Porpoise calves carry more neurotoxic chemicals than their mothers, which detox themselves as they pass the poisons to their young while feeding, research reveals today.
Polychlorinated biphenyls (PCBs), manmade chemicals once used in electrical equipment, coatings and paints, were banned across Europe in 1987 because of their toxic effects on people and wildlife.
The 209 types of PCBs stay inside marine life, like dolphins, porpoises and whales, for different lengths of time, and some are more poisonous than others, said the study by Brunel University London and ZSL.
And the longest-lasting toxins stay in the mother until they are passed to their feeding babies – exposing them to dangerous doses of the pollutants, which are particularly toxic during brain development.
“It’s a tragic irony that juvenile porpoises are being exposed during feeding – when they’re supposed to get the vital nutrients they need for the crucial developmental stage,” said Brunel-based researcher Rosie Williams.
Scientists mostly monitor PCBs by grouping the different types together and treating them as one chemical, even though they have different toxicity levels. “It was a bit like trying to measure how much caffeine someone’s had – without knowing whether they drank three cans of Red Bull or three cups of tea,” explained Rosie.
This study, published in Science of the Total Environment, highlights the need to look at the individual chemicals to better understand the risk to marine wildlife, the researchers say.
Studying PCB exposure in more abundant species like porpoises helps researchers predict their effects in more vulnerable species, such as the UK’s eight remaining native orcas facing extinction because of PCBs.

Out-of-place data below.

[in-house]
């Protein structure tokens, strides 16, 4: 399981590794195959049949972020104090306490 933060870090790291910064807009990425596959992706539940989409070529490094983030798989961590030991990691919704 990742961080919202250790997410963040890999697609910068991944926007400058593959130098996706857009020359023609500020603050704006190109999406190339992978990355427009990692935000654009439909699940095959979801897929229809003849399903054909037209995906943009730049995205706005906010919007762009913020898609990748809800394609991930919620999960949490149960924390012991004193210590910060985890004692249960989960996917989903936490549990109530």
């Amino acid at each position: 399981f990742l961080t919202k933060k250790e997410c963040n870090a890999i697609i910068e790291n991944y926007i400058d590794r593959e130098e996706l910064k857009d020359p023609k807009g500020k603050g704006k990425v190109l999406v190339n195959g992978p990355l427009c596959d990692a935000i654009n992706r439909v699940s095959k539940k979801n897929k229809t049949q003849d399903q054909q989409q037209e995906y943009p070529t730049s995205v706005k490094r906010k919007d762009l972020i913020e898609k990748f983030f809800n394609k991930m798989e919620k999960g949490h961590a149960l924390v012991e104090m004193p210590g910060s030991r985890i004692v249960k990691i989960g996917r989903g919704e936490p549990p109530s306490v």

“It’s obvious marine mammals are still experiencing the lingering impacts of PCBs,” said Rosie, whose study looked at porpoises found stranded or beached around the UK. “So identifying the sources and pathways by which they enter our oceans is a vital next step to preventing further pollution.”
As top predators, orcas, or killer whales are exposed to some of the highest levels of PCBs, because there is an accumulative effect of PCBs as you go up the food chain.
Wildlife are exposed to different cocktails of PCBs depending on where they are found stranded, the study found – with higher amounts in the areas the chemicals were historically produced, such as the west coast of England. The differences could show PCBs are transported by wind and rain, from where they were produced, to higher areas with lower concentrations. Strong evidence suggests PCBs have reached the Arctic because of long-haul transport from industrialised Europe.
“This research helps further our understanding of these legacy industrial chemical pollutants and the effects that different levels of exposure, in complex mixtures, may have,” said co-author Professor Susan Jobling, at Brunel’s Institute of Environment, Health and Societies. “Learning more about PCB exposure in juvenile animals is vital, so that we can try to mitigate the impact of these dangerous chemicals and help protect marine mammals in UK waters.”